I love Christmas. Love it. I crank the Christmas music beginning in mid-November, bake sugar cookies from scratch and throw decorating parties, make DIY ornaments, hang twinkly lights, and guzzle eggnog. The food, the music, the decorations, the family togetherness…bring it on.

But I do not love Santa.

It’s not because I’m religious—even a little. My Christmases are so secular I feel uncomfortable when I sing along with “Joy to the World”.

My problem with Santa is that he’s a big, fat lie. I don’t like lying to my kid. Of course, we don’t tell her the whole truth about everything—at age 3, we work with what’s age-appropriate. But I don’t outright lie.

The Santa lie feels enormous, from the elaborate descriptions of the North Pole toy factory operation complete with elves, mailing actual stamped and addressed wish lists, checking the Santa Tracker, discussing the logistics of how Santa gets into houses without chimneys, setting out a plate of cookies (then leaving crumbs), strategically positioning an elf every night, and the hundreds of Santa sightings leading up to the big day.

Strangers ask my daughter if she’s excited about Santa visiting. (I guess we look decidedly Not Jewish.) A teacher warned her she won’t get presents from Santa if she’s “bad”.

I especially don’t like using Santa as a threat or behavioural modification tool. First, it’s only effective leading up to Christmas. What happens in January? But also, ideally, I’d like my daughter to be respectful and kind because it’s the right thing to do, not because she’s worried Santa will punish her.

Then there’s the different faiths issue. We live in a big, diverse city where not everyone celebrates Christmas. How do I explain that Santa doesn’t bring gifts to my kids’ Jewish, Muslim, Hindu friends?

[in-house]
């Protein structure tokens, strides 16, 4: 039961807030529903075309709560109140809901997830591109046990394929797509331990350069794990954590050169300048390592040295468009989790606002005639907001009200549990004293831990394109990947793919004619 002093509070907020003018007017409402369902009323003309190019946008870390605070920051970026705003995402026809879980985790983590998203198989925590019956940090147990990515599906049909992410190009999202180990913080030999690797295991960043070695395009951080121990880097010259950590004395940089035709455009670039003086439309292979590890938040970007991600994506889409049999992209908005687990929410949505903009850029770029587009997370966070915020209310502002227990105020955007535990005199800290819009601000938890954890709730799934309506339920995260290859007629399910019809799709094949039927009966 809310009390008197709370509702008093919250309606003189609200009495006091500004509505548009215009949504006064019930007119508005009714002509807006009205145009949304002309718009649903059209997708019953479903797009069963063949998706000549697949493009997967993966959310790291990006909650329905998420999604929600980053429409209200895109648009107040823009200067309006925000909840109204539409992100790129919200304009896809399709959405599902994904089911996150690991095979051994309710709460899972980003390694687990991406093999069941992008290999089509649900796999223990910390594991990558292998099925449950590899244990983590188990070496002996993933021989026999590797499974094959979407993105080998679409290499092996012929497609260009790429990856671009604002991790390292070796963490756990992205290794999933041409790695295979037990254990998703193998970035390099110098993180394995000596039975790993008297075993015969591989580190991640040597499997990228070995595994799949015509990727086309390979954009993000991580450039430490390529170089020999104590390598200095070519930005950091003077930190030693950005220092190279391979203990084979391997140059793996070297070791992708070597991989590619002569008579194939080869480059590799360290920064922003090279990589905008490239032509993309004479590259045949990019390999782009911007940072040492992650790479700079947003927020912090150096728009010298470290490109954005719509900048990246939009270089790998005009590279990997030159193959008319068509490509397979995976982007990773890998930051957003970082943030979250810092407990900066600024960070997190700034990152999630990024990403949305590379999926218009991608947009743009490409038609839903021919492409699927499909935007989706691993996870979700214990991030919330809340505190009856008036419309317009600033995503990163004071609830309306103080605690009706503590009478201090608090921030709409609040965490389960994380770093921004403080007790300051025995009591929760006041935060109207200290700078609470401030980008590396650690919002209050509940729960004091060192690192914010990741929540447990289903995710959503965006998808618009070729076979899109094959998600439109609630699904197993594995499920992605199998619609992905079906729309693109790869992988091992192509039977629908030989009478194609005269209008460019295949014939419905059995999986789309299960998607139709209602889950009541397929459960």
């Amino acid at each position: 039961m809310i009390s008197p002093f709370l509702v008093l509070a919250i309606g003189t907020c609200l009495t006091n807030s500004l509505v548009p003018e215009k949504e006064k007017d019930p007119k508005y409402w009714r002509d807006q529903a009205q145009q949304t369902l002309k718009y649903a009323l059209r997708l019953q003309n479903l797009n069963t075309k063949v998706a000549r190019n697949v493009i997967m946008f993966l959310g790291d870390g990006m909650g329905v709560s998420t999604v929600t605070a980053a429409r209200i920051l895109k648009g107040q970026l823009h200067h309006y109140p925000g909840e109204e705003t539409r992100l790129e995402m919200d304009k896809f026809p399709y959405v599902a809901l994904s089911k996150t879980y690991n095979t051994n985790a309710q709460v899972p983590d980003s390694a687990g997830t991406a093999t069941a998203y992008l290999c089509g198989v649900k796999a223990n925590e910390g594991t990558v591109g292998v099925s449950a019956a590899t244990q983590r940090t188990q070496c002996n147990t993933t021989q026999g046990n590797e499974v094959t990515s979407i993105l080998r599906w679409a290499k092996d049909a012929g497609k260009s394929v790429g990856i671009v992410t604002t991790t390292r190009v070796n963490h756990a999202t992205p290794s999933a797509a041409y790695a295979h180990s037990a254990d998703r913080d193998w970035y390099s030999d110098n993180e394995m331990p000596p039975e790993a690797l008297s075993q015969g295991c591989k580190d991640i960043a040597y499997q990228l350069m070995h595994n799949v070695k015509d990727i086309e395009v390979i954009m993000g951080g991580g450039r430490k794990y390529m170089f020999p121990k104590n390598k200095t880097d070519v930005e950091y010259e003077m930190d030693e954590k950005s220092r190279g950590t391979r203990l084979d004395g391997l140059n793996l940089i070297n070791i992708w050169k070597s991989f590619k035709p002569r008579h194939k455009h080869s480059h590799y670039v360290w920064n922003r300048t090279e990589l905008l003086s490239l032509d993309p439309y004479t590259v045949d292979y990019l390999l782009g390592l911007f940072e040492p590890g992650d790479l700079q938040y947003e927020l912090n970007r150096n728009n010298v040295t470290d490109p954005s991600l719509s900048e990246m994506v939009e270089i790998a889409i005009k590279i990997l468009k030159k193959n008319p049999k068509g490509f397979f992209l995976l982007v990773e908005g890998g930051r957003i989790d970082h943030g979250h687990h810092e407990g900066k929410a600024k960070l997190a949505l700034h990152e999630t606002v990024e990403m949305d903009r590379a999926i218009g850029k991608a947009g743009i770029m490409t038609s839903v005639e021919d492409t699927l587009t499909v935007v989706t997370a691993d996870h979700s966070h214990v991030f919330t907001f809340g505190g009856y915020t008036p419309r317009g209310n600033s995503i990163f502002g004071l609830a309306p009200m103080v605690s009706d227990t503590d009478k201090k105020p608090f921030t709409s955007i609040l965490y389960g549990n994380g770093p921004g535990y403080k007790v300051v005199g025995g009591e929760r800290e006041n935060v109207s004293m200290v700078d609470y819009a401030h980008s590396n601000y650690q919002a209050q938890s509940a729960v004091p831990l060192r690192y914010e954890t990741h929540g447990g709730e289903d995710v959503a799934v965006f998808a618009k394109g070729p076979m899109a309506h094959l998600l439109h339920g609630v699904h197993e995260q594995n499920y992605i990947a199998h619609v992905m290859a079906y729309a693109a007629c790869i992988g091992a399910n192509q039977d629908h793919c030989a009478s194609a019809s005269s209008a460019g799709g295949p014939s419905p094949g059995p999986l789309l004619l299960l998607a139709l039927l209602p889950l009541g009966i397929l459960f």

Personally, I loved Santa as a kid and wasn’t devastated when I found out (or figured out, more accurately) that he wasn’t real, at around age 8. In fact, I loved being in on the scheme with my parents, for my younger siblings’ sake. And I’m not opposed to kids believing in magic. As a child, I was heavily influenced by The Velveteen Rabbit and loved believing that my dolls came to life while I slept. There is also evidence that the Santa story and magical thinking in general are important for kids’ cognitive development.

But there is, it seems, a right time to tell kids the truth. Namely, before they get to an age (around 10 or so) where they begin staunchly defending Santa against their friends’ accusations that he’s fictional—as evidenced in this real-life story aired on the This American Life podcast two years ago, about a family went to almost unbelievable lengths to perpetuate the myth.

For now, we’re tentatively accepting Santa as a part of Christmas, but keeping it low-key. He brings one gift, not ten. He doesn’t honour outrageously expensive requests. (Another thing I hate about Santa—he gets all the credit for those awesome gifts. Totally not fair!)

We won’t, however, offer details about who or what Santa does. I’m leaning toward leaving it open-ended and allowing my kids to fill in the blanks, and dealing with questions as we come up. Should my daughter ask me point-blank today if Santa’s real, my answer would probably be: “He might be. No one knows for sure.”

I’m willing to play the Santa agnostic and embrace the possibility of magic in these early years. This weekend, in fact, my husband and I are heading to the Santa Experience so my 3-year-old can sit on a stranger’s lap, fully believing he will bring her whatever toy she asks for. (No doubt, a Teenage Mutant Ninja Turtle. An inexplicable recent obsession!)

I know she will love the music, the show, the spectacle, the magic. So I’ll love it too…for now.

 

Shannon Kelly is the Managing Editor at Help! We’ve Got Kids.

 

READ MORE LIKE THIS:

How To Teach Kids Thankfulness and Gratitude at Christmas

Small Gifts and Stocking Stuffers for Kids

19 Signs You Are a Toronto Mom (with Toronto Kids!)

 

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